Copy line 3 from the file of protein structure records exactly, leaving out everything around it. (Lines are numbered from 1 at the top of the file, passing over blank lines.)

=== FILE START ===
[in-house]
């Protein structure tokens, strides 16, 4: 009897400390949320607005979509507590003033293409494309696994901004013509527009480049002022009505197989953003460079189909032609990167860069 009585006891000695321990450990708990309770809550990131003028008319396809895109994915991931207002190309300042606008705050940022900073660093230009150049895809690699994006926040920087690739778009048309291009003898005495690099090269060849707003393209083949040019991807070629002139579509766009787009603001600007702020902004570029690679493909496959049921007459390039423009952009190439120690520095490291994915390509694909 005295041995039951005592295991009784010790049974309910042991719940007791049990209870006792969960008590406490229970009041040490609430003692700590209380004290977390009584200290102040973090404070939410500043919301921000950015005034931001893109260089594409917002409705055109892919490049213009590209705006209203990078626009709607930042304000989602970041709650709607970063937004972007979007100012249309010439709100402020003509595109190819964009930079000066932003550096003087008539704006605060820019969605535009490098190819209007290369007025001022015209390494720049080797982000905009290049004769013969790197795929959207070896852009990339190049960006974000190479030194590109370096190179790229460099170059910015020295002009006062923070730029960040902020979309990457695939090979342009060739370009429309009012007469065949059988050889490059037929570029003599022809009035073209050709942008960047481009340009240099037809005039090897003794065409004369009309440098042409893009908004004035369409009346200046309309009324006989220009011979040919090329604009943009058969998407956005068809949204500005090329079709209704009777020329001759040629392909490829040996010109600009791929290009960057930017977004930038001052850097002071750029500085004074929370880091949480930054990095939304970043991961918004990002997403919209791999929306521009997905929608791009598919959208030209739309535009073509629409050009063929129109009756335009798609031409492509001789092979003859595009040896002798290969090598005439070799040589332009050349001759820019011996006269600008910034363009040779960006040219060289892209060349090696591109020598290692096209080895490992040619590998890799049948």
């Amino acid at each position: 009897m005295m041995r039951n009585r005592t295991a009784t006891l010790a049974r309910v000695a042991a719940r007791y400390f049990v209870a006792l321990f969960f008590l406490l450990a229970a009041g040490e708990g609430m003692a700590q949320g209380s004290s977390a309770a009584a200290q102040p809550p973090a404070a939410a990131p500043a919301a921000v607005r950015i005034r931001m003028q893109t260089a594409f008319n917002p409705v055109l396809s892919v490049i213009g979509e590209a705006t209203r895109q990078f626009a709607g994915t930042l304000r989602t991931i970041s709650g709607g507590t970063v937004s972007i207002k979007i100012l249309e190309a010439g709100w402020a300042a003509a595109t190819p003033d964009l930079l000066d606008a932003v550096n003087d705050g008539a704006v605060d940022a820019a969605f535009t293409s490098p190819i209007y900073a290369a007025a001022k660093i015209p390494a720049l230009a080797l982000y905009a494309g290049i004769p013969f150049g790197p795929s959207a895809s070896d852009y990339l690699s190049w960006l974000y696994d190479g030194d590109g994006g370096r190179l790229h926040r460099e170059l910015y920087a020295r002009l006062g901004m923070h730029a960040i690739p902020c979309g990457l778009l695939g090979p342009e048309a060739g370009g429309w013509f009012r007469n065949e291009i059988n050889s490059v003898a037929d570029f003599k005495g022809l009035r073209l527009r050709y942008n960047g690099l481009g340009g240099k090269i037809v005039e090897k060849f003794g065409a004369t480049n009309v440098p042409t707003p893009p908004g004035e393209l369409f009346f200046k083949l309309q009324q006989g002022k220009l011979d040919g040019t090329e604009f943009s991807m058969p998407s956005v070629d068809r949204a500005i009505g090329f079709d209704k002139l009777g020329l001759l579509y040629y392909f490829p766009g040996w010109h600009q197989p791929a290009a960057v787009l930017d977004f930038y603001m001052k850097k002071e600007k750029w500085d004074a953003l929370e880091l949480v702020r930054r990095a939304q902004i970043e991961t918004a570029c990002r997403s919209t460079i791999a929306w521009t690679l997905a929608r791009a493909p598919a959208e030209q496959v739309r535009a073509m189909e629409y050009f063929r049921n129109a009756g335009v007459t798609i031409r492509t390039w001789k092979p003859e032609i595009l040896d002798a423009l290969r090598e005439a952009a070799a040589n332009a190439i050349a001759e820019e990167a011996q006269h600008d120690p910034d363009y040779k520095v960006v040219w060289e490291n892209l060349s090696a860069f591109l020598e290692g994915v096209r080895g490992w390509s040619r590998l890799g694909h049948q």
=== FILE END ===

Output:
């Amino acid at each position: 009897m005295m041995r039951n009585r005592t295991a009784t006891l010790a049974r309910v000695a042991a719940r007791y400390f049990v209870a006792l321990f969960f008590l406490l450990a229970a009041g040490e708990g609430m003692a700590q949320g209380s004290s977390a309770a009584a200290q102040p809550p973090a404070a939410a990131p500043a919301a921000v607005r950015i005034r931001m003028q893109t260089a594409f008319n917002p409705v055109l396809s892919v490049i213009g979509e590209a705006t209203r895109q990078f626009a709607g994915t930042l304000r989602t991931i970041s709650g709607g507590t970063v937004s972007i207002k979007i100012l249309e190309a010439g709100w402020a300042a003509a595109t190819p003033d964009l930079l000066d606008a932003v550096n003087d705050g008539a704006v605060d940022a820019a969605f535009t293409s490098p190819i209007y900073a290369a007025a001022k660093i015209p390494a720049l230009a080797l982000y905009a494309g290049i004769p013969f150049g790197p795929s959207a895809s070896d852009y990339l690699s190049w960006l974000y696994d190479g030194d590109g994006g370096r190179l790229h926040r460099e170059l910015y920087a020295r002009l006062g901004m923070h730029a960040i690739p902020c979309g990457l778009l695939g090979p342009e048309a060739g370009g429309w013509f009012r007469n065949e291009i059988n050889s490059v003898a037929d570029f003599k005495g022809l009035r073209l527009r050709y942008n960047g690099l481009g340009g240099k090269i037809v005039e090897k060849f003794g065409a004369t480049n009309v440098p042409t707003p893009p908004g004035e393209l369409f009346f200046k083949l309309q009324q006989g002022k220009l011979d040919g040019t090329e604009f943009s991807m058969p998407s956005v070629d068809r949204a500005i009505g090329f079709d209704k002139l009777g020329l001759l579509y040629y392909f490829p766009g040996w010109h600009q197989p791929a290009a960057v787009l930017d977004f930038y603001m001052k850097k002071e600007k750029w500085d004074a953003l929370e880091l949480v702020r930054r990095a939304q902004i970043e991961t918004a570029c990002r997403s919209t460079i791999a929306w521009t690679l997905a929608r791009a493909p598919a959208e030209q496959v739309r535009a073509m189909e629409y050009f063929r049921n129109a009756g335009v007459t798609i031409r492509t390039w001789k092979p003859e032609i595009l040896d002798a423009l290969r090598e005439a952009a070799a040589n332009a190439i050349a001759e820019e990167a011996q006269h600008d120690p910034d363009y040779k520095v960006v040219w060289e490291n892209l060349s090696a860069f591109l020598e290692g994915v096209r080895g490992w390509s040619r590998l890799g694909h049948q």